With Aiken High School getting closer to a new science and business building on the campus, North Augusta High School is beginning to move toward a similar project.
Bids are expected in the next few months for a science and technology facility that will be located on the left side of the campus, diagonally from the front entrance. The building also will include business classes.
Three years ago, the Aiken County Board of Education failed by a large margin to obtain voter approval for a $236 million construction bond for major work on six schools.
A successful referendum would have provided, in part, a new Aiken High on the same site, while the School District would have sought a new location for North Augusta High.
As an alternative, both schools are getting additions in multiple phases that will take at least 20 years or more to complete. The funds are coming through the district’s five-year construction program, as well as its debt service budget.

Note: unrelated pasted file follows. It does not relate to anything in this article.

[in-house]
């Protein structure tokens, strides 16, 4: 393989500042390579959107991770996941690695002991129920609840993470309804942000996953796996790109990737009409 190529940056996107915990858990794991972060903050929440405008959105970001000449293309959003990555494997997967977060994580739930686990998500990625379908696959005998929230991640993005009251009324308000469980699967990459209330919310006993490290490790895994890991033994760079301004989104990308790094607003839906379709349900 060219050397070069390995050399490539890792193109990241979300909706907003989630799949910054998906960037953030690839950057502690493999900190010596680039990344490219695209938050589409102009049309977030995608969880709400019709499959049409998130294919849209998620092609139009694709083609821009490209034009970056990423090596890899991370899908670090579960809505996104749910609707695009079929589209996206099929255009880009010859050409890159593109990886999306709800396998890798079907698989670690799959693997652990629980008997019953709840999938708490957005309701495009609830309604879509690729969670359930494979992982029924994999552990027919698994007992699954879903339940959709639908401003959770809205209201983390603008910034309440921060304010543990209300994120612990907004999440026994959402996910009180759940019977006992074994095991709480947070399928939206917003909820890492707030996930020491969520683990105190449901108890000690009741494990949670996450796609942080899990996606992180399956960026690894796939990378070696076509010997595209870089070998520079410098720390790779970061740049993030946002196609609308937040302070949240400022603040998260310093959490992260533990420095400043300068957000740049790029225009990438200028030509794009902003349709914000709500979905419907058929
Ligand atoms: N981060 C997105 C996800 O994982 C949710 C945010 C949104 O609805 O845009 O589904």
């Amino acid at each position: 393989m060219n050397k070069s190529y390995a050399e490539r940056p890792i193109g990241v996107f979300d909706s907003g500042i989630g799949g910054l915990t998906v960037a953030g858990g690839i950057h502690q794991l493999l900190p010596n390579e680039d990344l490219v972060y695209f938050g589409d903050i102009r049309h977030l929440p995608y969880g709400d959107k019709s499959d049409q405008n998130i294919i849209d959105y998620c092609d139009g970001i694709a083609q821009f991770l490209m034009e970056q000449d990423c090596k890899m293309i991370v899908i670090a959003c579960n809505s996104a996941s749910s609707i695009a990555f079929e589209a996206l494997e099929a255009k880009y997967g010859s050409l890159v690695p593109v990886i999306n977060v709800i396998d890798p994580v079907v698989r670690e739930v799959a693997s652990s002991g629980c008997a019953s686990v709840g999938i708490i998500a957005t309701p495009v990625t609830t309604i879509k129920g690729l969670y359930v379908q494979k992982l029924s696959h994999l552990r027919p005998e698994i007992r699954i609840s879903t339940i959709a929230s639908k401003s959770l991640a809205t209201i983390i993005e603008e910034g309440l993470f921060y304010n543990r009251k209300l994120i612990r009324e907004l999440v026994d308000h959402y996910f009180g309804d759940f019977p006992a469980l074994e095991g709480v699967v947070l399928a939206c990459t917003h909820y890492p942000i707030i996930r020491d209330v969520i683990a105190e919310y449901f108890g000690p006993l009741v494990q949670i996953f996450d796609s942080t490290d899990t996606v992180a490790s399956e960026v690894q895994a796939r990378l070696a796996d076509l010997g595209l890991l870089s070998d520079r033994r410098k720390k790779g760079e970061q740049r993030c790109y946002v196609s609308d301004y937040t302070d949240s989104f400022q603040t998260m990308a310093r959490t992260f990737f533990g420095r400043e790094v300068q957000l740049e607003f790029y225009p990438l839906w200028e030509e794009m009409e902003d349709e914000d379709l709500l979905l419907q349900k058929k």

“The North Augusta site is much more challenging,” said Deputy Superintendent David Caver.
“I do think, once we have completed the phases, it will be a really nice school with some obviously dramatic changes. The first phase will bring out some of that.”
The existing topography on the campus results in a substantial drop-off behind the school. To accommodate the uneven land, and with limited space, the new building will feature a split plan, with a ground floor and a first floor that’s level with the existing building, said Donnie Love of McMillan Pazdan Smith Architecture.
That decision “resolved a touchy problem,” Caver said.
He added that the project budget is $12.5 million, and construction will take 18 months to two years to complete. Love is hopeful about the bid process, and pointed out that a recent project completed by his firm elsewhere attracted 18 contractors.
“We would love to have 18 bids,” Caver said.
According to the architectural firm’s site plan, the project will require extensive work to reshape the campus at the front of the school, including the roads and parking.
Seven business labs will be located on the ground floor, while the first floor will provide three groups of paired science classrooms. The building should provide the main facility with less congestion in the narrow hallways.
“The science classes and labs and business technology are the things most outdated now,” Caver said. “There is a huge difference in the classrooms, a nice addition.”